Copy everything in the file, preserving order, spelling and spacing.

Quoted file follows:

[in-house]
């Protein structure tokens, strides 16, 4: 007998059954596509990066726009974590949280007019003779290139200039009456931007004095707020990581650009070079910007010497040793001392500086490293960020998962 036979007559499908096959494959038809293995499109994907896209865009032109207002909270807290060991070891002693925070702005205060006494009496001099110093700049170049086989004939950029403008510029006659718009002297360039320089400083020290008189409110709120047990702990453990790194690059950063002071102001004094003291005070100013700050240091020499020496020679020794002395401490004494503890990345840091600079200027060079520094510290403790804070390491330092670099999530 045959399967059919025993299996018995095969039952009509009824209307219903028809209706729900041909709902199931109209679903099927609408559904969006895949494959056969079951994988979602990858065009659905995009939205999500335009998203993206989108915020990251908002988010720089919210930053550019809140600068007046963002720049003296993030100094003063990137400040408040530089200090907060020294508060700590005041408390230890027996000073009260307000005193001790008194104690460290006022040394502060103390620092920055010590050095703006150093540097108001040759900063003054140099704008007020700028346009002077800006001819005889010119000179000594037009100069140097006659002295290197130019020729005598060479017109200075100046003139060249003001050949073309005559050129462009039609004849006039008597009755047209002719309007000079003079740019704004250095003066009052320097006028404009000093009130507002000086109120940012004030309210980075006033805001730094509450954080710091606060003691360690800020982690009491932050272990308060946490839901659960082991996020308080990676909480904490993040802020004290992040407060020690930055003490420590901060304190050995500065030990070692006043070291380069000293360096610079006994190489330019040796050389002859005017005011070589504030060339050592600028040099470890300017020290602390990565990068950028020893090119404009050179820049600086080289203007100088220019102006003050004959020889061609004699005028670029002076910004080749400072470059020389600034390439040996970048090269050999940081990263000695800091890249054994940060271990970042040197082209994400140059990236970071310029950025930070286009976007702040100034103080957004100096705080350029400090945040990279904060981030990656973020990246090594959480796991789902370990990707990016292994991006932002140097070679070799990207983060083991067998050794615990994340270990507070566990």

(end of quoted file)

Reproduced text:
[in-house]
């Protein structure tokens, strides 16, 4: 007998059954596509990066726009974590949280007019003779290139200039009456931007004095707020990581650009070079910007010497040793001392500086490293960020998962 036979007559499908096959494959038809293995499109994907896209865009032109207002909270807290060991070891002693925070702005205060006494009496001099110093700049170049086989004939950029403008510029006659718009002297360039320089400083020290008189409110709120047990702990453990790194690059950063002071102001004094003291005070100013700050240091020499020496020679020794002395401490004494503890990345840091600079200027060079520094510290403790804070390491330092670099999530 045959399967059919025993299996018995095969039952009509009824209307219903028809209706729900041909709902199931109209679903099927609408559904969006895949494959056969079951994988979602990858065009659905995009939205999500335009998203993206989108915020990251908002988010720089919210930053550019809140600068007046963002720049003296993030100094003063990137400040408040530089200090907060020294508060700590005041408390230890027996000073009260307000005193001790008194104690460290006022040394502060103390620092920055010590050095703006150093540097108001040759900063003054140099704008007020700028346009002077800006001819005889010119000179000594037009100069140097006659002295290197130019020729005598060479017109200075100046003139060249003001050949073309005559050129462009039609004849006039008597009755047209002719309007000079003079740019704004250095003066009052320097006028404009000093009130507002000086109120940012004030309210980075006033805001730094509450954080710091606060003691360690800020982690009491932050272990308060946490839901659960082991996020308080990676909480904490993040802020004290992040407060020690930055003490420590901060304190050995500065030990070692006043070291380069000293360096610079006994190489330019040796050389002859005017005011070589504030060339050592600028040099470890300017020290602390990565990068950028020893090119404009050179820049600086080289203007100088220019102006003050004959020889061609004699005028670029002076910004080749400072470059020389600034390439040996970048090269050999940081990263000695800091890249054994940060271990970042040197082209994400140059990236970071310029950025930070286009976007702040100034103080957004100096705080350029400090945040990279904060981030990656973020990246090594959480796991789902370990990707990016292994991006932002140097070679070799990207983060083991067998050794615990994340270990507070566990």